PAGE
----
I am currently building a social network type application on-top of MySQL and have run into a problem I can't wrap my head around. In my web application each user has a field called "weight" and this weight is calculated by a few different factors.

  • The number of connections a user has
  • The number of connections a users friend has

Essentially a users weight is affected by their network and the weight of each of their friends. I need to average out the weight score of a users network and then use that to update a users self weight score. I would like it to be a living thing where the weight can change at any time if the network average changes for a user (but performance wise this might not be a good idea).

I was thinking once or twice per day maybe via a scheduled trigger, a users weighting score could be calculated. My question is, how can I best implement something like this keeping in mind if I have 100,000 users and or millions in future, the performance of updating that many rows. Am I thinking about this all wrong?

Thank you in advance.

1 Answer 1


How about using a scheduled job to take a snap-shot of your users' weight stats and influencing factors into a different (could be a temp-) table, then using those to calculate the new weight (into a different column of that same table). And then update your user table with the complete set of calculated weight stats.

You'd avoid all kinds of conflicts (from updating with modified data depending on order of execution) and execution time would not be an issue either (though it should not be too bad anway, from what you described), since you could run this as a low priority background process.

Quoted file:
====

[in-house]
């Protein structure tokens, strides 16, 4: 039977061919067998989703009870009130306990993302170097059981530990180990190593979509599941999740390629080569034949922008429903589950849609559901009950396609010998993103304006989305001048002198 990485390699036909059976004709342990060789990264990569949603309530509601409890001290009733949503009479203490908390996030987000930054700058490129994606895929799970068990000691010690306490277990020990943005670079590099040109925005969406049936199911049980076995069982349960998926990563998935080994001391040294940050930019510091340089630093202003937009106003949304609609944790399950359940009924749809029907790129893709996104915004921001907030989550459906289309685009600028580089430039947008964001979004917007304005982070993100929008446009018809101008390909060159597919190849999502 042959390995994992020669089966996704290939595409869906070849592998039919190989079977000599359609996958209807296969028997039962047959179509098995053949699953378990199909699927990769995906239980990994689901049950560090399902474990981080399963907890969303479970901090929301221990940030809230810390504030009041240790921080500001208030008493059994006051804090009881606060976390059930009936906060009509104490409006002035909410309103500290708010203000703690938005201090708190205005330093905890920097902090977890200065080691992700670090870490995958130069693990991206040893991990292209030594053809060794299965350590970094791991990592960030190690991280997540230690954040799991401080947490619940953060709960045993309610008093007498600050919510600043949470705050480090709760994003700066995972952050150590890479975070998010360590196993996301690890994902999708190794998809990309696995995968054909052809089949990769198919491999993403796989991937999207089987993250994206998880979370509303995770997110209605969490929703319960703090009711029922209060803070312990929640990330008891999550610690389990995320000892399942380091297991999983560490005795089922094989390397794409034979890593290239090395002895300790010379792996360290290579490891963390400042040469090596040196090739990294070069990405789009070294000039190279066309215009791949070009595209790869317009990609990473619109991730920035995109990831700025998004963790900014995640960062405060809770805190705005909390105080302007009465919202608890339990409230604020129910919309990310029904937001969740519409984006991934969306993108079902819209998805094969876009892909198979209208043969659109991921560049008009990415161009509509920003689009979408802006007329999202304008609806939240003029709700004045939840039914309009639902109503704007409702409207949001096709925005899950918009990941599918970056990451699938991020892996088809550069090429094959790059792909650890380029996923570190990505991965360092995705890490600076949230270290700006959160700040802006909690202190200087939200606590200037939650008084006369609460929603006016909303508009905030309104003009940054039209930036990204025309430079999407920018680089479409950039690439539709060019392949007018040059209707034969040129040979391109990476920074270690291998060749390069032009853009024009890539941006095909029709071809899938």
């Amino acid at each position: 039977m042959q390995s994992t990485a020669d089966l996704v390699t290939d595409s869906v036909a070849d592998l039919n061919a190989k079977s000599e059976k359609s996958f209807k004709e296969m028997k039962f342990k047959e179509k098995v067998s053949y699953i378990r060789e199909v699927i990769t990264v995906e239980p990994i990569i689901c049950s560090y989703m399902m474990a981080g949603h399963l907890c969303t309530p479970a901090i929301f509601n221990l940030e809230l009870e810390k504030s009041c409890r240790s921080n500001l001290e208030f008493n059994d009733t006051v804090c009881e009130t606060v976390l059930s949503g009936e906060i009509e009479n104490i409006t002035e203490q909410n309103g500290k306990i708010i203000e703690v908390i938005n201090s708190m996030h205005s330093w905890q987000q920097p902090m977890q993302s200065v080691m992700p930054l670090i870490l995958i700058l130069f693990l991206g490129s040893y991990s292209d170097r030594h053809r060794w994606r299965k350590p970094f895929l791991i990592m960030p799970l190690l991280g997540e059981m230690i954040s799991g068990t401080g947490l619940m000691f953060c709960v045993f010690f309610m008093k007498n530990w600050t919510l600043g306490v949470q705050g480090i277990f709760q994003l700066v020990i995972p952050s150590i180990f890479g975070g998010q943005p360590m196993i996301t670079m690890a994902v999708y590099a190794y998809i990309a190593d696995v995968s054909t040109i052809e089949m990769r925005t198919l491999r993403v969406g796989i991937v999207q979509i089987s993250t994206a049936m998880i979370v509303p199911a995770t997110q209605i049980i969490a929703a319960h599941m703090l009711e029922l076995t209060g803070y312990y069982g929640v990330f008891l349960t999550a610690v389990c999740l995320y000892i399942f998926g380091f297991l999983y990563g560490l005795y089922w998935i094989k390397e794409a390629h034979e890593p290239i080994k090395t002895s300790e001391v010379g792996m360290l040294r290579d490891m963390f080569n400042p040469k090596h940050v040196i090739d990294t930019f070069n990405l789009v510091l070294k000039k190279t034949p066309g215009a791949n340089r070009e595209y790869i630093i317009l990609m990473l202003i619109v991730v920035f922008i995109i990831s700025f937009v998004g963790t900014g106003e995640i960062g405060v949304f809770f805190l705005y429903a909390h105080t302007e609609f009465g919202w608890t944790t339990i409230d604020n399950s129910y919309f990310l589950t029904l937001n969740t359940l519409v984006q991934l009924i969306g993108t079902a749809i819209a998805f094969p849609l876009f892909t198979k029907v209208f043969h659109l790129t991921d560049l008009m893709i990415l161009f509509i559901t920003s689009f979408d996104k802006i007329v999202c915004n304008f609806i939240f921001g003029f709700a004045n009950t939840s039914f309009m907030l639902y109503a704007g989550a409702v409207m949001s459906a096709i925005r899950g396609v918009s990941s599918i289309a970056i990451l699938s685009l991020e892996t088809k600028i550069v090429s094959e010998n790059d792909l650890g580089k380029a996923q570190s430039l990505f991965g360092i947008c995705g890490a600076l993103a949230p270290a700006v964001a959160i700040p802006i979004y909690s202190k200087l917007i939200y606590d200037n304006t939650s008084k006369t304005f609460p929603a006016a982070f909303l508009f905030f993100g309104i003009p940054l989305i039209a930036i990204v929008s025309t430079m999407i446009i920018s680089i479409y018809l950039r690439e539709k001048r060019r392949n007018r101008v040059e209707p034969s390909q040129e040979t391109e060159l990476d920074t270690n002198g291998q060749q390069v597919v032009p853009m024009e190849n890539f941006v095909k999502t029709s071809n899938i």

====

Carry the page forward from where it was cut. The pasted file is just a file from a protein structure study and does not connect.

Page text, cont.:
• Would you just continue to update the temp table on a daily basis for this approach? Would the update query for the non-temp table then cause any kind of performance delays going from the temp table to actual users table? And if so, how would this approach work if the database was shared across multiple database instances? If for example I have 10 million users (best case scenario) split across 4 tables at 2.5 million each, how would I go about implementing a temp table solution with multiple tables? Commented Mar 12, 2014 at 2:16
  • With a temp table approach you would normally use a stored procedure. I.e. the table would be created by the procedure to be used during its run and then dropped again. In your scenario, you would ideally pull the relevant data from all 4 tables into a single temp table (in the context of your stored procedure, that covers the whole process), compute new weights on the data in that temp table, and only at the end of your procedure you'd update from that temp table to your 4 live tables (then drop it). About temp tables see for example: linuxplanet.com/linuxplanet/tutorials/6889/1 Commented Mar 12, 2014 at 10:00

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